The Carlisle Mosquito Online

Friday, November 16, 2001

Opinions



Living in a bubble

Growing up on the lower east side of Manhattan, I learned the rules early. I knew that the door to our apartment must always be locked, and never, never opened without first checking the peephole. On the street, I knew to tuck my purse under my arm, avoid dark and empty blocks, leave no visible possessions in a parked (locked) car, and glance over my shoulder before stepping into a dimly lighted hallway a quick check that there was no "surprise" behind me. I didn't live in fear; I simply lived by the rules of the city. Being on alert was normal. And later, when I lived and traveled alone, these habits served me well.

When we moved to Carlisle, I found it incredible that some residents never locked their homes and left their valuables in unlocked cars parked in public places. While it was wonderful to feel safe on streets even without street lights, I worried that my children would believe that wonderful myth of Carlisle "rurality," and grow up naïve and unaware of the realities beyond the town's magic borders; that they would not learn the street smarts that they need to live in the global village.

Today, our President asks us to be "vigilant," and, in last week's Mosquito, a letter to the editor reminded us that a purse is not safe in an unlocked car even in your own driveway. Suddenly, it seems, the bubble has burst. Many who were so very trusting have become very fearful, gripped by the twin threats of crime and terrorism.

The reality in Carlisle was aptly described by a Town Hall employee answering a call in the early afternoon on September 11. "Yes, we're still here," she said. "We're way down the list of targets." While Carlisle is still a (relatively) safe cocoon, we and our children need to learn to live with a set of appropriate, 21st-century survival habits. Life will still be "normal" if we make it a habit to lock the house and car and keep an eye out for the unusual.



The best of the Carlisle Mosquito: The first thirty years

The thirtieth anniversary of the founding of the Carlisle Mosquito falls in 2002. To celebrate the milestone, the Mosquito should assemble a volume of the best stories of the past thirty years.

Market: the households of Carlisle, their friends and relatives. Just as the Mosquito finds its way across the country and into foreign lands, so The Best of the Carlisle Mosquito would follow a similar distribution network. Unlike the weekly Mosquito, The Best would not be given away free.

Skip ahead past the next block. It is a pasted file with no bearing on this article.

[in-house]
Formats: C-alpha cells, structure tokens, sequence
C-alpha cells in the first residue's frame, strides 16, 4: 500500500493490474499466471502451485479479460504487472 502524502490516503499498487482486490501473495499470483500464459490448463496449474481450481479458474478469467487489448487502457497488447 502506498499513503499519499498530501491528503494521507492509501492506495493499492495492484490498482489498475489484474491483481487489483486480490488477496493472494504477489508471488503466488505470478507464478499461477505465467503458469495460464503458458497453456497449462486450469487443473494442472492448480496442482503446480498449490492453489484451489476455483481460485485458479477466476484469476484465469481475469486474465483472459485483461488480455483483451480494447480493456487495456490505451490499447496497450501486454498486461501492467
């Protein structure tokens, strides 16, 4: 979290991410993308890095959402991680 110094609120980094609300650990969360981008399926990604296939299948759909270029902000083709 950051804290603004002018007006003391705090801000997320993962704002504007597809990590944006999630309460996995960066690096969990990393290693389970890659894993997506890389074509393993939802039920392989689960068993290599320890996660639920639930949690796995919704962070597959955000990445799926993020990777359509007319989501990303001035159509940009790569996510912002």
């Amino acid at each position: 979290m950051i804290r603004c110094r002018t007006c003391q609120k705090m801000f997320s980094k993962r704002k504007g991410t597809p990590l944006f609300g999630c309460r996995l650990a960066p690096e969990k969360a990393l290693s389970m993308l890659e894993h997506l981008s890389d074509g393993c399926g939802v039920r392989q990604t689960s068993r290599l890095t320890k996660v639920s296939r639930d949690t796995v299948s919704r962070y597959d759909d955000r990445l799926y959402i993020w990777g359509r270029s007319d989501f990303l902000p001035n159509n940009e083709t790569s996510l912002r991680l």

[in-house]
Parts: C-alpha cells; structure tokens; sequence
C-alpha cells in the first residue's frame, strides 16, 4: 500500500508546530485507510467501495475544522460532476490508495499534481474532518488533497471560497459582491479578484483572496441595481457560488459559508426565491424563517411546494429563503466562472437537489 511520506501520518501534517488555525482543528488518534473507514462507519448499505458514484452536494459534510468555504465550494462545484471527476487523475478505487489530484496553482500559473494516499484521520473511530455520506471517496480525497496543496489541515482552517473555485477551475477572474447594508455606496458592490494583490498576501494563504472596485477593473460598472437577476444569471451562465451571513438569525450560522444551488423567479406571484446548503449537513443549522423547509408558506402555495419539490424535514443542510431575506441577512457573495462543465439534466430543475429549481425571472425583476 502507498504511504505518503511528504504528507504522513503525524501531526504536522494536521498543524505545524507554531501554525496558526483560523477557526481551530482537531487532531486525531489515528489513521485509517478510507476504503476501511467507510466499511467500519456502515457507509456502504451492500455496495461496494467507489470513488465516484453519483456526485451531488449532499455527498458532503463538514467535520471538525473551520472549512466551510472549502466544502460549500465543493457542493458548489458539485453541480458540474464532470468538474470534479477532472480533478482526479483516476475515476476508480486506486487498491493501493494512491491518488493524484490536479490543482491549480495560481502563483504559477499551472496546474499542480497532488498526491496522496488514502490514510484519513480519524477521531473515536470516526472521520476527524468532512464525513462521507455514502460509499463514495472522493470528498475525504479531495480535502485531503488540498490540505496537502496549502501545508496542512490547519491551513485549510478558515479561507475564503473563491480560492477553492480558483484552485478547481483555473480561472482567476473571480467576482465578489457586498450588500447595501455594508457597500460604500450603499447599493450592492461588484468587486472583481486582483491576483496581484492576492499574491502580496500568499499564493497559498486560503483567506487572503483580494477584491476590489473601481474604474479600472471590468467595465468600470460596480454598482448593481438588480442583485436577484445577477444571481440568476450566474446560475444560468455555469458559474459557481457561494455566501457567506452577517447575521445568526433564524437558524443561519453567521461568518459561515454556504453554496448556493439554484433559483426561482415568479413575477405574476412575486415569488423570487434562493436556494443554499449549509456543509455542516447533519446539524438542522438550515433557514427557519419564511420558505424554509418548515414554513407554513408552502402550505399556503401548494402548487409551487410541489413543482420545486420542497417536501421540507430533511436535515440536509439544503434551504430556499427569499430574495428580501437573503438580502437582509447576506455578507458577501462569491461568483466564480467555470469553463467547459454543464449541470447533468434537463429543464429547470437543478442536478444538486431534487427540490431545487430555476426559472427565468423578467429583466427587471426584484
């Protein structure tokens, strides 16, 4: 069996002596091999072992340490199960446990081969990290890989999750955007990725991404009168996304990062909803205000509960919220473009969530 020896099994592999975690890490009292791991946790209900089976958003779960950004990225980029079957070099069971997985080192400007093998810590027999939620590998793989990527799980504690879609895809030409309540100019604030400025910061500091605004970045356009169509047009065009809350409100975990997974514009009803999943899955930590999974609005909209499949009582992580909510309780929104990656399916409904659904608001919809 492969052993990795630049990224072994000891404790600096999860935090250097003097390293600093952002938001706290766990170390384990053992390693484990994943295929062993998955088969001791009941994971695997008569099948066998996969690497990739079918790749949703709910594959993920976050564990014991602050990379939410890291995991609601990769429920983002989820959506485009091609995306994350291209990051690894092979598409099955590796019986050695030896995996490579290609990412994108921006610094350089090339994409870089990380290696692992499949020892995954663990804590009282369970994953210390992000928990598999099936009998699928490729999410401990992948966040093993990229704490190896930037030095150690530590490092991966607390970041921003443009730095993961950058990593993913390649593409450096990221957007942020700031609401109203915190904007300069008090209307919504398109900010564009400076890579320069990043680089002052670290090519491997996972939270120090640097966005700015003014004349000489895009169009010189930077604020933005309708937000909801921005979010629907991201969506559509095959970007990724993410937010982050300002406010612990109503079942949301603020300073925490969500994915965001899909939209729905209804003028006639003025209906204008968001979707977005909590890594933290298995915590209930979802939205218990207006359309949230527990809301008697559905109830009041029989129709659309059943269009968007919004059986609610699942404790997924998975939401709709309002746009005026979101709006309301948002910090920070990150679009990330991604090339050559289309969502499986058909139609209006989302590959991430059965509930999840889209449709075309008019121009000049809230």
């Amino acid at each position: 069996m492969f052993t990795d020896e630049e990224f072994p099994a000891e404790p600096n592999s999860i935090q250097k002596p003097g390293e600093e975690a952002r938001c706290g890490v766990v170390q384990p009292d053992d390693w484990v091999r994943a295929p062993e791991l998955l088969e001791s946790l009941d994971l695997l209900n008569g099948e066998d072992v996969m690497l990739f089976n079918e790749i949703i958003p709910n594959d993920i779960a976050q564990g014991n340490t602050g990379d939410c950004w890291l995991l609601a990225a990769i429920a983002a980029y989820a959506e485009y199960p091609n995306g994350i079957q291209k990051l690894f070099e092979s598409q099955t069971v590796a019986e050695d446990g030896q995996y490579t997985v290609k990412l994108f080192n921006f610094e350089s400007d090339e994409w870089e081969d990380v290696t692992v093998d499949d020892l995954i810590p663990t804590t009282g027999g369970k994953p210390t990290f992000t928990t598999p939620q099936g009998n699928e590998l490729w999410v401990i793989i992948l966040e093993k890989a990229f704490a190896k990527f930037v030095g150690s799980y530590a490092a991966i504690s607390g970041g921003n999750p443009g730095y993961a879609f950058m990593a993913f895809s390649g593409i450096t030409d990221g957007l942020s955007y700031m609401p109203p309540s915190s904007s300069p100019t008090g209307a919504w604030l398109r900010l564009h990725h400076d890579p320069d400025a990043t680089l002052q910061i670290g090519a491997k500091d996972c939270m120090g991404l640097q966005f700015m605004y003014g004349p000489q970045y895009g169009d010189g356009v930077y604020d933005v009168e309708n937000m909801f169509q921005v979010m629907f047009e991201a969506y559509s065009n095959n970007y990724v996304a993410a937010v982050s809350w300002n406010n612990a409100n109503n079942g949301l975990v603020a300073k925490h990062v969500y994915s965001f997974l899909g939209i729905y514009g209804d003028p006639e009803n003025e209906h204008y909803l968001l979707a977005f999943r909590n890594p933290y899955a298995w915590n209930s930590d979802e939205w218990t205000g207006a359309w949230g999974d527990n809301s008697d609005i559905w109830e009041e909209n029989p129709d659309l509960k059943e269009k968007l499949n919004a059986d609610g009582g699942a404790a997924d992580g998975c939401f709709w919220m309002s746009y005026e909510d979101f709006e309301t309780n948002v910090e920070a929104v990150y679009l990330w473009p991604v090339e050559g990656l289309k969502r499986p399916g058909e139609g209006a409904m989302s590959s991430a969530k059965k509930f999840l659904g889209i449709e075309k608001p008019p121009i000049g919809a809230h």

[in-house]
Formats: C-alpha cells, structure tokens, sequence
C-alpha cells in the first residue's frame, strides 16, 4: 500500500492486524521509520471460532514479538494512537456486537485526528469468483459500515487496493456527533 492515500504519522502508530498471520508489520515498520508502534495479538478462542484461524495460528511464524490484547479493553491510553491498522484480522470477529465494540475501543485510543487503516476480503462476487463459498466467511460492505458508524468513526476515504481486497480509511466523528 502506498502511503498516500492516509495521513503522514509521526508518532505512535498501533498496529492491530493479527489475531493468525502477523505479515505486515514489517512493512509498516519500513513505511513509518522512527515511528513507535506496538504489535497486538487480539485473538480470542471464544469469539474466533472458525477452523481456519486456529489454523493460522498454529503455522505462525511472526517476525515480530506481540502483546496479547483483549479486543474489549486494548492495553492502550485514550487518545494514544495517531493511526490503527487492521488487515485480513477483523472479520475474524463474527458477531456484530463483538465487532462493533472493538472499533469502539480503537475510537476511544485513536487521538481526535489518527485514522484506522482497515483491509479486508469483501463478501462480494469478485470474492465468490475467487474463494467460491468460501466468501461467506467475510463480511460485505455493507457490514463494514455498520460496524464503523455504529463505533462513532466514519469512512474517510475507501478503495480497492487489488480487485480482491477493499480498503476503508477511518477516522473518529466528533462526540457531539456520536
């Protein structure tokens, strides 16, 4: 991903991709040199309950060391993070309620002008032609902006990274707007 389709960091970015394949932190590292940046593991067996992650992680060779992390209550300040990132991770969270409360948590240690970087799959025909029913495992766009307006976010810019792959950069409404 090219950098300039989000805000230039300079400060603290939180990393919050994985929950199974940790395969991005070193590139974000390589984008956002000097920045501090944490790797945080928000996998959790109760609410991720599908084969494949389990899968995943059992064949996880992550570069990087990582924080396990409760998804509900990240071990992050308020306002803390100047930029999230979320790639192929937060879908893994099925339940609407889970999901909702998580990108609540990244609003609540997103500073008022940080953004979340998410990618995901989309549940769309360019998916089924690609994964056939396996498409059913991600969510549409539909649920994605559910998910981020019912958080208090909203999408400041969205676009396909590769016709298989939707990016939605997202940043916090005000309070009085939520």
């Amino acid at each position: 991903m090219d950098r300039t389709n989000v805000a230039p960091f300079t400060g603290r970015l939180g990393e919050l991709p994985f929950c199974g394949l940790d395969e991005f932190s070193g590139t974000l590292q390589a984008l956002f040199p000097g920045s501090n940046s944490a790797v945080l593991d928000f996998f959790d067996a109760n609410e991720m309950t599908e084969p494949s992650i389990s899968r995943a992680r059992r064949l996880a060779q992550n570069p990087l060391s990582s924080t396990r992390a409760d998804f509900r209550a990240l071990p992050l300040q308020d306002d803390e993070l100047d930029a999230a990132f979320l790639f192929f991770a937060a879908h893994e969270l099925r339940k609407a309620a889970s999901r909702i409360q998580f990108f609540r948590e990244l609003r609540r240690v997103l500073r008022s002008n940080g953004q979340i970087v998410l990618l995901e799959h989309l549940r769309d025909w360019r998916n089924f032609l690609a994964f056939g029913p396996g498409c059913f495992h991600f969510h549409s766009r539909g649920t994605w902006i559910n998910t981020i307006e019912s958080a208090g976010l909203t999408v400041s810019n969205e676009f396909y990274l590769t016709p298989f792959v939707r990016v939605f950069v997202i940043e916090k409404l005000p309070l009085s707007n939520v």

Opportunity: The Mosquito has had a long and storied career as chronicler of life in Carlisle. One need only recall some of its classic stories, such as the deer in the house on Curve Street, the adventures of the Carlisle bear, and the exploits of the Carlisle police and fire departments. The recent account of the Valentine roundup, with its cows, cowboys, and trucks, would be a welcome addition. We need a volume of these stories, together with a selection of Mosquito photographs, to keep in our own libraries and send to friends and relatives around the country and the world.

Introduction: A short essay would summarize the history of Carlisle, concluding with a short history of the Mosquito from 1972. The thirtieth anniversary would give the The Best the marketing edge it needs.

Front Page News: Articles on the most significant developments of the past thirty years would tell the history of the town, from civic buildings in the town center, to conservation land purchases, to the occasional, racier civic disturbances illustrative of population growth and mounting social pressures.

Letters to the Editor: Quick summaries of issues would introduce sequences of letters on various topics, from violations of the town's wetland laws and the flap over the whiskey barrel planters, to dust-ups over the school, Town Meeting, recreation fields, town buildings, and the like. Careful editing and a good lawyer would make this one of the volume's moneymakers.

Editorials and Op Ed Essays: the most prescient editorials from the past three decades, along with various voices from the community heard.

Police Blotter and Fire Log: Here is the heart of the volume. Classic reports on the prowess of our constabulary would go head to head with photos and reports of the volunteer fire department in action. We could include both serious and light-hearted matters. These reports capture a slice of the sociology of the town.

The Best Recipes: From soup to nuts we've seen the best of everything edible. This could even be a separate volume. In any case, the chefs of Carlisle yield a front burner to no one.

Additions: The Best of Carlisle Capers, and Friends and Neighbors; the Best Features and Advertisements; the Best of Diverse Diversions and Community Bulletin Board. Reports from Finland, Russia, Japan, New Zealand. Profiles of artists, songwriters, performers, writers. And a section on adventures with goshawks, coyotes, deer, bear, ducks in chimneys, wild turkeys, otters and minks is essential. They live here too.

Nothing captures the flavor of Carlisle like the Mosquito. Thumbing through back issues in the library is too time-consuming. A judicious selection from the newspaper's archives, in an attractive format, would be a bestseller in Carlisle. My fee of 25 percent of the take is a modest investment in what would become an instant town treasure.

Ed. note: You're hired.


2001 The Carlisle Mosquito